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Wednesday, 22 of September of 2021

Tag » Cartoon Network

Steven Universe – “Catch and Release”

“Duh, homegirl knows we’re gonna beat her into a green pancake.”

Steven Universe title cardSince the end of Season 1, when Lapis fused with Jasper to form Malachite, we haven’t had any real big plot developments regarding the Gem homeworld. Sure, Peridot’s been trying to get back there for a while (which is what spurred on the first bit of the episode here with her kidnapping of Steven), but Yellow Diamond has yet to make her big appearance, and there hasn’t been any other contact from the Gem homeworld.

What we do get in “Catch and Release,” however, is not a new bit of plot, but a quick line from “Jail Break” brought to the forefront.

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Steven Universe – “Sadie’s Song”

“This is not your daughter.”

Steven Universe title cardSteven Universe realize pretty quickly — more quickly than Adventure Time did — that its supporting cast is a key component of the series. Eric Thurm’s discussed this in his reviews at TV Club a bit (and with me in other conversations), but by giving us looks into the lives of the denizens of Beach City, Steven Universe gives us a reason to really care when some sort of cataclysmic Gem fight breaks out. It’d be one thing if Greg were really the town stand-in, but by showing us folks who are a few degrees removed from the Gems and their adventures, there are real stakes involved in anything that happens when it comes to the Gems fighting off scary things.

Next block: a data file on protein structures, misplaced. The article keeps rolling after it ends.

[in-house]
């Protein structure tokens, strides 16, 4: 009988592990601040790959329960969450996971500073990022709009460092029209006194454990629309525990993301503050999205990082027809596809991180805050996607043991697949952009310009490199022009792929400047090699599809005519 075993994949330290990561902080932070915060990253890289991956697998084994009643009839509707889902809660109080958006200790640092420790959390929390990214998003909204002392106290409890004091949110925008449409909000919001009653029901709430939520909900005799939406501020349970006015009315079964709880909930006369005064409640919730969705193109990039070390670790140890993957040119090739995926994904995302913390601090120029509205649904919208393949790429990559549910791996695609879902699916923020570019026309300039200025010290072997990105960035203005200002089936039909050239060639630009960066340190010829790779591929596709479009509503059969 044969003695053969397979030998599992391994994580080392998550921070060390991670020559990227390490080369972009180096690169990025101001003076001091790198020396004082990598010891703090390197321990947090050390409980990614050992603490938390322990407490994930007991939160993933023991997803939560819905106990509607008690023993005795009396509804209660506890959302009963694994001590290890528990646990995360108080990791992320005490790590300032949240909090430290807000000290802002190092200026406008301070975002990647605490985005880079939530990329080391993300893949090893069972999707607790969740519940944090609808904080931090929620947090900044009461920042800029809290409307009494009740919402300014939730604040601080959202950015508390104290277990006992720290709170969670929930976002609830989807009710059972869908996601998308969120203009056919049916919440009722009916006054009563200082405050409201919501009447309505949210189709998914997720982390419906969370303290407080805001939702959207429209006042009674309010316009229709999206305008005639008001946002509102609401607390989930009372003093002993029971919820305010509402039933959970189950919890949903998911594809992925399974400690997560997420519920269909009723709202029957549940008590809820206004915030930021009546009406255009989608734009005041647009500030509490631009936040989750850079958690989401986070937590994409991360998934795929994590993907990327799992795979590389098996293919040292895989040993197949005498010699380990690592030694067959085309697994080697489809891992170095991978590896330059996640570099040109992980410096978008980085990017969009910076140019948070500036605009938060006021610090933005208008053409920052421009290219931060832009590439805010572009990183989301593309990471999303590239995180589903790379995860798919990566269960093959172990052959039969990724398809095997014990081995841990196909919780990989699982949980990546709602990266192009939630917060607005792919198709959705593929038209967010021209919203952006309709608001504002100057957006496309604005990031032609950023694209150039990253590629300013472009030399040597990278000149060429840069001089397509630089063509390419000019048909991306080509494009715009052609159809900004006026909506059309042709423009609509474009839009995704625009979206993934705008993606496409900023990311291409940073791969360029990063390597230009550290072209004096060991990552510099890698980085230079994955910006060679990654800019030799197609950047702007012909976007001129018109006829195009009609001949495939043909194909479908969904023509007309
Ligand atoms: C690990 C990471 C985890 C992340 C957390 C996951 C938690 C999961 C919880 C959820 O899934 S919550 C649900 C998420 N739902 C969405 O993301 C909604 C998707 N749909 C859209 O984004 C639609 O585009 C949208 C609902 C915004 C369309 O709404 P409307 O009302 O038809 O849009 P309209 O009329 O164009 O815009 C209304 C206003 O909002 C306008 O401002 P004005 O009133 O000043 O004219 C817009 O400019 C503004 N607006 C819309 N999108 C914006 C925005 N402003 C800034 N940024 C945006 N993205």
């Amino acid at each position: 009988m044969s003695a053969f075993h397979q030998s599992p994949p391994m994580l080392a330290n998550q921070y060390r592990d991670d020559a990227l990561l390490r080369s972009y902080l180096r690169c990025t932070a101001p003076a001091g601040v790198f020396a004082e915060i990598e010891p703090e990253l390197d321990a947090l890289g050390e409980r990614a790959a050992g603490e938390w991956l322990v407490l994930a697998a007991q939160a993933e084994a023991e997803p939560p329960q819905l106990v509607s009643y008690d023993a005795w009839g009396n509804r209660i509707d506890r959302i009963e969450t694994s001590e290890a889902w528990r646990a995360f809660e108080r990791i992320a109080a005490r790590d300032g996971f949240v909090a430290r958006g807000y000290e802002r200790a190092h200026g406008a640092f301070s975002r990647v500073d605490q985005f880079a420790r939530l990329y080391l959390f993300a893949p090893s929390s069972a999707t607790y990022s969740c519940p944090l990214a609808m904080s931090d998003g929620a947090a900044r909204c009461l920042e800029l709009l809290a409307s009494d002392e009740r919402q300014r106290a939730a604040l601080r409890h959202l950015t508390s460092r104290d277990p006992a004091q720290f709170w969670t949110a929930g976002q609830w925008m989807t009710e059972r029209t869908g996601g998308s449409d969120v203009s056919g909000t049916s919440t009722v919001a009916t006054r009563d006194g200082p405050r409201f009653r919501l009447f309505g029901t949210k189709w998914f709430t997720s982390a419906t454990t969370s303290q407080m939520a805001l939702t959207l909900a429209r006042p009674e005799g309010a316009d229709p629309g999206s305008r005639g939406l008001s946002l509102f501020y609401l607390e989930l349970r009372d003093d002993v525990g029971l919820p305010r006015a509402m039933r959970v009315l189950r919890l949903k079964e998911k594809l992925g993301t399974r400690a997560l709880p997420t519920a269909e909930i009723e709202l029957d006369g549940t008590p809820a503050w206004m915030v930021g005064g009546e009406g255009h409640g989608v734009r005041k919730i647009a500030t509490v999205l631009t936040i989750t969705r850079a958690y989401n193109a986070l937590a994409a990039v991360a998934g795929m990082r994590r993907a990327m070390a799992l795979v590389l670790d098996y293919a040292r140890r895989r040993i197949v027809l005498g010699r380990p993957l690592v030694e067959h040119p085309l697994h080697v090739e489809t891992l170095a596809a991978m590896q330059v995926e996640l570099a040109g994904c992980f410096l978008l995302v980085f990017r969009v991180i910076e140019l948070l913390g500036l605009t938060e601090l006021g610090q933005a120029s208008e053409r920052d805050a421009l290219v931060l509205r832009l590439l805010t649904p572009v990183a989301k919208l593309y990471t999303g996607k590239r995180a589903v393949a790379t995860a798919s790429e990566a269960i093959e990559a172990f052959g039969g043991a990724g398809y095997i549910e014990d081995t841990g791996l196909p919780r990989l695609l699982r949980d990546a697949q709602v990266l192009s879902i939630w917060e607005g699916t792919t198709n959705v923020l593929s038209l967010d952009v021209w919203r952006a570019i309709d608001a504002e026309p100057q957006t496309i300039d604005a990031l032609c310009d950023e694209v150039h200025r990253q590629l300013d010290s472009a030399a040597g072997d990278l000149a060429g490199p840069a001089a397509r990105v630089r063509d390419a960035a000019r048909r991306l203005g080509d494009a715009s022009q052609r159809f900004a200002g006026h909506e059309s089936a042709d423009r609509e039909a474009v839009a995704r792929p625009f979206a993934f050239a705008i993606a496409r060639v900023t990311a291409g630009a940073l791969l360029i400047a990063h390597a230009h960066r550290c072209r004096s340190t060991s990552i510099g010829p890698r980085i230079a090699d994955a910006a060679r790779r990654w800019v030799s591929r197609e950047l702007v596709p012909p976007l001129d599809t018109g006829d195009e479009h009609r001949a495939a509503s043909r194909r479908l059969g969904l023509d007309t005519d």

The show has elegantly done this with episodes like “Sadie’s Song” that doesn’t involve fusions or weapons or powers of any sort. Certainly the show can blend supporting cast episodes and all that Gem stuff — see last week’s super-effective and genuinely creepy “Nightmare Hospital” — but there’s always been something really great about the show taking a break to just show us a snippet of someone’s life that exists outside of it. Read more »

The Perils and Problems of Toonami’s Return

Toonami was a programming block on Cartoon Network the started in 1997. Airing in the afternoons, no doubt modeled after (and to compete with) The Disney Afternoon block, the block was retooled in July of 1999 and began airing as the Toonami Midnight Run on Saturday nights starting at midnight. From there on, it was 6 hours of anime and the block’s host T.O.M., a 3D CGI robot voiced by Steve Blum (known for his work as Spike in the dub for Cowboy Bebop).

Toonami Website

Really? "Bitches"? Sigh.

The Midnight Run programming block was dropped after a little less than a year (around March 2000 or so) and was retool with multiple shows airing during its block during the afternoons and then Saturday evenings, mostly anime but some American animation as well before finally being shut down in 2008.

The Midnight Run block was arguably the most popular iteration of Toonami. It laid the groundwork for its ancestor, the wildly successful Adult Swim, with its use of bumps and interstitials between commercials and the shows, and speaking to the audience though those (Adult Swim would, of course, engage in a more minimalist approach). A case could be made for Toonami popularizing anime in the United States (I wouldn’t argue it was the only thing, but probably a contributing factor), which in turn was assisted by Adult Swim’s early emphasis on anime, before they started producing their own program.

On April 1 of this year, Adult Swim was suddenly reprogrammed and it was Toonami Midnight Run again. (You can see all the bumps and interstitials here). And then on May 16, the return of Toonami was announced for May 26.

But why in the world is it even coming back? Read more »